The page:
Meet Bob. His girlfriend says he’s boring. And coach notices that his football playing is uncharacteristically subpar. But coach knows how to turn Bob’s life around: eat more butter and drink more milk. (More thiamine, Bob, thiamine!)
“It’s All in Knowing How” was presented by the Connecticut Dairy and Food Council.
The short film, Bottle of Magic, traces the development of the electron tube from the pioneering efforts of such scientists as Lee de Forest, Thomas Edison, and John Fleming, then demonstrates the role the tube has played in our society. A very informative and very retro film.
Here is a classic film shown to my high school class back in 1989. It’s one of those “teens + drinking + driving = the nice girl always dies” educational films. However, this one, made in 1980, is SUPER groovy. It’s sort of like Carrie – but without the telekinesis and pig’s blood.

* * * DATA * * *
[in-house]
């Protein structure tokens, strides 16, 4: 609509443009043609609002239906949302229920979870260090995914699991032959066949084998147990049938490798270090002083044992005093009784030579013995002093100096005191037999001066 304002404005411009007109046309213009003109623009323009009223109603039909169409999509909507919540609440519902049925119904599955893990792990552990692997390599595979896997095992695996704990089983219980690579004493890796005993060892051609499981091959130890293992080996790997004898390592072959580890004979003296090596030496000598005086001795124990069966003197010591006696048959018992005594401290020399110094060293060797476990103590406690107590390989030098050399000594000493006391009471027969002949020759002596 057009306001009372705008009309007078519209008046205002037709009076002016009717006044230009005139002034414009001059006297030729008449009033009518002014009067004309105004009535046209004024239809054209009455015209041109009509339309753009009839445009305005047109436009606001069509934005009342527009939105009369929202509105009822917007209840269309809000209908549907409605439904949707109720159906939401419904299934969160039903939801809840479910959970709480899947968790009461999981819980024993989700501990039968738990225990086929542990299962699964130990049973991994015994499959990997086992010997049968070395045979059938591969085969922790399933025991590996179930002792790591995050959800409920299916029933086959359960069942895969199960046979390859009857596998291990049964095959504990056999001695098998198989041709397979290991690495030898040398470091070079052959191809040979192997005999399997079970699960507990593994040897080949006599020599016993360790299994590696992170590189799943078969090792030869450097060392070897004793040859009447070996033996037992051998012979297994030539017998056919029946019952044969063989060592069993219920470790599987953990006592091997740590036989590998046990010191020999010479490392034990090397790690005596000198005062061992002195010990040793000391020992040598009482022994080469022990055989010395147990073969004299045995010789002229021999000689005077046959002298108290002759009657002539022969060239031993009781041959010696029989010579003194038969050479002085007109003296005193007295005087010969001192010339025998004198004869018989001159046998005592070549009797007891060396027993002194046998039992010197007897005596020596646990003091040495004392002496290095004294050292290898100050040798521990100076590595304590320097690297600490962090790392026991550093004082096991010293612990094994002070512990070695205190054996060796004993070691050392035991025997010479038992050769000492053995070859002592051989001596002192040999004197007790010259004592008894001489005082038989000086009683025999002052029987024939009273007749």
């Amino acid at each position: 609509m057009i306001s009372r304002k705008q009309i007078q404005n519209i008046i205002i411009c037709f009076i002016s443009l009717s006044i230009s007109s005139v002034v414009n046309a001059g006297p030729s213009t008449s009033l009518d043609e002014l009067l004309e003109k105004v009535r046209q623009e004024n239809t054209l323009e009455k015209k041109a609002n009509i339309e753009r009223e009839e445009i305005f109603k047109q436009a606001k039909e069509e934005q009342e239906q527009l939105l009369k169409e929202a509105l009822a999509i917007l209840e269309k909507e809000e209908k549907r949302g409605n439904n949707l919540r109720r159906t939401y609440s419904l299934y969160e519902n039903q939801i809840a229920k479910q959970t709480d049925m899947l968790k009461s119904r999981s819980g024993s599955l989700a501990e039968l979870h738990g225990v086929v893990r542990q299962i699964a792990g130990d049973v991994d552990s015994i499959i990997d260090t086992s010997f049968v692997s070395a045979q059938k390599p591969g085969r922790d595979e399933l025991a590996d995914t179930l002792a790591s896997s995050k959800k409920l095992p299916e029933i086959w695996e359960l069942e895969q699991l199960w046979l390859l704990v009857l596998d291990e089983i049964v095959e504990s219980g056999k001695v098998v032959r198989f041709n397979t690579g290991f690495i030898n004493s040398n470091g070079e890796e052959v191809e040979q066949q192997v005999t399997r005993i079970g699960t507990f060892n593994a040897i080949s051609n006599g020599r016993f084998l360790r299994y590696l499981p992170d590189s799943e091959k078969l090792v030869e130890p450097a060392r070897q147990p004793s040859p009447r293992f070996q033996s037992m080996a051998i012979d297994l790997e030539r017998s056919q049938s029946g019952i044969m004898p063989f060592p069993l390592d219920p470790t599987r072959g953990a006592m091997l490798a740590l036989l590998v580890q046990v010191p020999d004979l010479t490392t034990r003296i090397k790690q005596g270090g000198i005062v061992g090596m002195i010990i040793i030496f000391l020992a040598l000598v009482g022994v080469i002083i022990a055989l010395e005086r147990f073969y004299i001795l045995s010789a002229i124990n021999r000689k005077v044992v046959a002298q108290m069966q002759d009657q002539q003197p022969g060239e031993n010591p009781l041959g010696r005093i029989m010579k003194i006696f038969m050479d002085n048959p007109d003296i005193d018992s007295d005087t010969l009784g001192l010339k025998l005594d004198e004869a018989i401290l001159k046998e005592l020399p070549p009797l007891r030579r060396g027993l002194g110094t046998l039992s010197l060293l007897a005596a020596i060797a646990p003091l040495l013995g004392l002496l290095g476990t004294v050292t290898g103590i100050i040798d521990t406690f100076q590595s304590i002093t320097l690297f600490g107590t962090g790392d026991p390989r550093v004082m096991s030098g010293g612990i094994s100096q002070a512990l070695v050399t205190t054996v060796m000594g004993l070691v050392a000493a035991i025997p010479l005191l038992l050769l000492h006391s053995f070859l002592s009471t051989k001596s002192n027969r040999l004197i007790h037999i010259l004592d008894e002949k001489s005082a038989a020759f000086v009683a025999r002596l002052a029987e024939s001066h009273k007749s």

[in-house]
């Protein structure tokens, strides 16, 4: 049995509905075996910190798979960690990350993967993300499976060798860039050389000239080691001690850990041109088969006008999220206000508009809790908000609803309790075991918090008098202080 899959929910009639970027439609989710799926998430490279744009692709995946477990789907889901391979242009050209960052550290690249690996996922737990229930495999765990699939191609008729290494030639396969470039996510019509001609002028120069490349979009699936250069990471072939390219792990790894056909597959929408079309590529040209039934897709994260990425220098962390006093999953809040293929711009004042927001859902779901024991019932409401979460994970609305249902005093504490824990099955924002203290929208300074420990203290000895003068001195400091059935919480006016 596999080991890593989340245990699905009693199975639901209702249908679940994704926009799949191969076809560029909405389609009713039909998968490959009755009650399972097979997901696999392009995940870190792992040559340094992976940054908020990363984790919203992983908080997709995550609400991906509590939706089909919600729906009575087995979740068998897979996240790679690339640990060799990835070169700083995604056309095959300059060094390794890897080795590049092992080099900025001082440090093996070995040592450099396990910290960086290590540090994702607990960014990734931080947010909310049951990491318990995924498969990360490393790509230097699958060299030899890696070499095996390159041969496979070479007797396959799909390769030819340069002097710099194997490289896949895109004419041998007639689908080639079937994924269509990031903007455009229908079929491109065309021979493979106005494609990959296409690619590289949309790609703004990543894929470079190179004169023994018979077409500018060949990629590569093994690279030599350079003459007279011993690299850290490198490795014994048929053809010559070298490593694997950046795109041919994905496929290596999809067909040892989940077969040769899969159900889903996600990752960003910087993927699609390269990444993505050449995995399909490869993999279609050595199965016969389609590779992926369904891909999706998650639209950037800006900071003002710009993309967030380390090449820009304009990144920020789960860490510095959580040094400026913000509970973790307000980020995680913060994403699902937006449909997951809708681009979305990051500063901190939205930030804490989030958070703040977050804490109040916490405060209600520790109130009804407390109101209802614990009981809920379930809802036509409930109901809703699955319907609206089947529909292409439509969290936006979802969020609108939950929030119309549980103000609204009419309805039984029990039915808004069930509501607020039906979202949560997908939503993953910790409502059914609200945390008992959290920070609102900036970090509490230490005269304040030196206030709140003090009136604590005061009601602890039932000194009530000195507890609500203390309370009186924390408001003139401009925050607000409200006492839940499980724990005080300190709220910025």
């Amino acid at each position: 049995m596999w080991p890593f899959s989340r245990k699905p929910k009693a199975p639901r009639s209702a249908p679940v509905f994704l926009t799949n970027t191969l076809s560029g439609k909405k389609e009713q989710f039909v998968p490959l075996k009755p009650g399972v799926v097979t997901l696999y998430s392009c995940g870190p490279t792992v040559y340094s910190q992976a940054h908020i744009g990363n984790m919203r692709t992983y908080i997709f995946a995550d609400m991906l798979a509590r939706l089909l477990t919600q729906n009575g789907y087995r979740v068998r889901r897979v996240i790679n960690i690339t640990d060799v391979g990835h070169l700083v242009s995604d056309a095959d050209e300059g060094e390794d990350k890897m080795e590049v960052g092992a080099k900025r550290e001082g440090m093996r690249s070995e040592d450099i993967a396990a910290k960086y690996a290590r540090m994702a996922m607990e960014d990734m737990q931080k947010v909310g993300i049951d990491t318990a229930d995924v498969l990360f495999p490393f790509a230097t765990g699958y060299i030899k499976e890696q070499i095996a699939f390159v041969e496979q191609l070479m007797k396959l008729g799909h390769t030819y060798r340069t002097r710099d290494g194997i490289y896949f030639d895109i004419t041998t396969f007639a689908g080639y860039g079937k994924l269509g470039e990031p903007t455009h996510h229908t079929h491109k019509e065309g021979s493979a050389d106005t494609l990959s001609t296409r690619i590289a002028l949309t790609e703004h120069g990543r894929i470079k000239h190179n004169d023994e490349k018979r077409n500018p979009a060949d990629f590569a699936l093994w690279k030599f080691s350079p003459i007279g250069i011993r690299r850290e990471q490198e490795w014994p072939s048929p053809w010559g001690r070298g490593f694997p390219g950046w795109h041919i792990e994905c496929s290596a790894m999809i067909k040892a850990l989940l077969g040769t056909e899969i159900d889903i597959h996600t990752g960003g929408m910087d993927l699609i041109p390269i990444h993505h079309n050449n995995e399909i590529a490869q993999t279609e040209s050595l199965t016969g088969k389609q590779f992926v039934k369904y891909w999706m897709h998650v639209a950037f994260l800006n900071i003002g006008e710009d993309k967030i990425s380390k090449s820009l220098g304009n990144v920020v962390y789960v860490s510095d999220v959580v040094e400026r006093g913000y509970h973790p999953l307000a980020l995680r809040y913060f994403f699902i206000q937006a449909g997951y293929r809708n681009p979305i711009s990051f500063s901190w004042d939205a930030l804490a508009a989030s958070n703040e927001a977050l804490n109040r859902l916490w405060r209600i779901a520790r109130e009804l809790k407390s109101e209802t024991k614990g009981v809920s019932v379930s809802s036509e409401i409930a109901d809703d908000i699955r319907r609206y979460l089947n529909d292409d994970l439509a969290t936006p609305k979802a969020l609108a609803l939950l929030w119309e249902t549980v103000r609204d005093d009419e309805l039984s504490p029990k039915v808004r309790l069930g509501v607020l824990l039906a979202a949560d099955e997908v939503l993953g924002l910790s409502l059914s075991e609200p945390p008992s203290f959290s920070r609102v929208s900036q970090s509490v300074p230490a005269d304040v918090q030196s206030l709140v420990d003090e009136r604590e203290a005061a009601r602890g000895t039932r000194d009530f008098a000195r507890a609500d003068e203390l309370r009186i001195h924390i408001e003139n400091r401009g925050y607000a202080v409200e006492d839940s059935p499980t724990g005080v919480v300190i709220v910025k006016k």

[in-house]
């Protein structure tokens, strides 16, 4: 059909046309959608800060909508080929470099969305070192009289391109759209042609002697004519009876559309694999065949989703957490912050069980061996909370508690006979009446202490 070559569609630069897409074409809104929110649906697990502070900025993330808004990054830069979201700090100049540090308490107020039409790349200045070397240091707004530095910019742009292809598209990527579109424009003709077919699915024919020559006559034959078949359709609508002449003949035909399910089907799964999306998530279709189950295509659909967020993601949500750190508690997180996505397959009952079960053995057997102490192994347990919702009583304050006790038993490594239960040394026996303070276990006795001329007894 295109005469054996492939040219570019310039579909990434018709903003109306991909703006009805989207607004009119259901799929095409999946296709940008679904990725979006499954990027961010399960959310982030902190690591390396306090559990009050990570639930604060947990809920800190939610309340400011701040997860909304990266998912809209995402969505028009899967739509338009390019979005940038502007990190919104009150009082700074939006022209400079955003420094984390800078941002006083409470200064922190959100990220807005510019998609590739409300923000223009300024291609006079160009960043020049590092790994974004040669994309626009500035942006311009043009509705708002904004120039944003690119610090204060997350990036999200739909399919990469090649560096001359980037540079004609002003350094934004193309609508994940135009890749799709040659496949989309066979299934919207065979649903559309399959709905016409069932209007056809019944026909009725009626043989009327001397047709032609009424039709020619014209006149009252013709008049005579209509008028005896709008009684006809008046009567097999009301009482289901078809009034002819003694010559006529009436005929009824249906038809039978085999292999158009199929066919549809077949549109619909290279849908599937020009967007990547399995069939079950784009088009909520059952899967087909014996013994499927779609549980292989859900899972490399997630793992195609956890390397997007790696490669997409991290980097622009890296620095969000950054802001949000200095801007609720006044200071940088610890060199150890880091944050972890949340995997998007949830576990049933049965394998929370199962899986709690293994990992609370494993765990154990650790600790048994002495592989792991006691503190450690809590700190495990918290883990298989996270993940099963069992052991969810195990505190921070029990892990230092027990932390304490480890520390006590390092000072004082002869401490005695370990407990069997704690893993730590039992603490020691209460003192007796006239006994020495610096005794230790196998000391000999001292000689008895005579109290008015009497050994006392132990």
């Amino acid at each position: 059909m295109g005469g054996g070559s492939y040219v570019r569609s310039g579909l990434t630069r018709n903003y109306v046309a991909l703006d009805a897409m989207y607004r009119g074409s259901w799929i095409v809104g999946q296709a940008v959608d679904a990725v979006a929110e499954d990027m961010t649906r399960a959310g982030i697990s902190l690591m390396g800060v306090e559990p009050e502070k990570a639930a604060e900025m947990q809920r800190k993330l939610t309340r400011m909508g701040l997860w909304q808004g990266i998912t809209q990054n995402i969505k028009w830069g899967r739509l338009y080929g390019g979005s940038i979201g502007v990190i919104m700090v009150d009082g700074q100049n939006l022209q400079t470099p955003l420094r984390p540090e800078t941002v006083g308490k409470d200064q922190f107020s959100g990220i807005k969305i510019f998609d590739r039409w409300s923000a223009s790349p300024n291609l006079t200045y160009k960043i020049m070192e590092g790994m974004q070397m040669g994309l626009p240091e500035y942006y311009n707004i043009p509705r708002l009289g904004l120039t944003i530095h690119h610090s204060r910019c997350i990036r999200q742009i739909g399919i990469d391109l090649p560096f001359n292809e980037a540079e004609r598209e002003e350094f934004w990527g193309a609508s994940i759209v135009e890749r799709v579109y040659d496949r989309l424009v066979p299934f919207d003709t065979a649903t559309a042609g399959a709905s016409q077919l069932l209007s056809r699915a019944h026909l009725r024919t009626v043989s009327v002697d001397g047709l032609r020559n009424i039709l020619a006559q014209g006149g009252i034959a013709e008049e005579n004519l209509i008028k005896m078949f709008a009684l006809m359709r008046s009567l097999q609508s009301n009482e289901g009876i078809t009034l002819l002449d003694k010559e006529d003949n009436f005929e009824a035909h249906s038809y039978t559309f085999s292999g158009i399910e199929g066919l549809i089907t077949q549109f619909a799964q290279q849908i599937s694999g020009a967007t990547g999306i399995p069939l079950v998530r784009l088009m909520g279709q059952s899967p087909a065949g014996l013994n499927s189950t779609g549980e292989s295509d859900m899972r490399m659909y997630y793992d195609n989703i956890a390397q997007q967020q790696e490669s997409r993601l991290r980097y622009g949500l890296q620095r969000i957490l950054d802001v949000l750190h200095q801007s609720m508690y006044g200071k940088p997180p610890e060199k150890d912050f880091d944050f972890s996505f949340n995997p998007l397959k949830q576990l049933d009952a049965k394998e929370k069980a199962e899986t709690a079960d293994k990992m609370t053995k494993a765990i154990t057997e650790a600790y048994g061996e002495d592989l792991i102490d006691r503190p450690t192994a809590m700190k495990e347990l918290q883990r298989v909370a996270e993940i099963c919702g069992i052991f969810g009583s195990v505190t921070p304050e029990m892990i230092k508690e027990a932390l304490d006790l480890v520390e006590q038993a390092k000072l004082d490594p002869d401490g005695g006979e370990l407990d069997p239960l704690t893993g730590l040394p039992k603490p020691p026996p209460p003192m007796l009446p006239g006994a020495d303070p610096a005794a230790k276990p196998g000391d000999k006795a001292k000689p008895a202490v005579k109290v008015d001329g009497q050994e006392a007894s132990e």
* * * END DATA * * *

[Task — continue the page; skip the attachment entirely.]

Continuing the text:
And while I don’t mean to make light of drinking and driving because one day my son will be in high school and I’ll have to give him the lecture, the moment of impact in this film is quite spectacular.
In fact, so much that when it was viewed in our PE class Sophomore year, the entire class cheered when it happened. The teacher did not find that amusing.
In the early ‘80s this was a public awareness campaign (similar to the anti-drug DARE) that taught kids about the danger of strangers. The package included a filmstrip, textbooks, and little buttons of Patch that warned strangers to “stay, stay away,” or possibly to remind us when we were wearing them to stay away from strangers. And really, Patch looks cuddly, but if you’re a stranger, are you gonna mess with a red horse with a never-explained badass patch on his eye? He probably lost that eye fighting off strangers, or possibly a gang of evil unicorns. Here’s the full, original, 17-minute “sound filmstrip.”
Caroline is popular and is “the girl you’d like to know.” Ah, I get it. “Popular.” No wait, Ginny is the one who “dates all the boys.” While that would explicitly and literally mean that Ginny is clearly the more popular girl, the film says Caroline is popular because “there’s no scandal about her.” Which would mean she’s not popular at all. My how this must have confused hormonal postwar teens.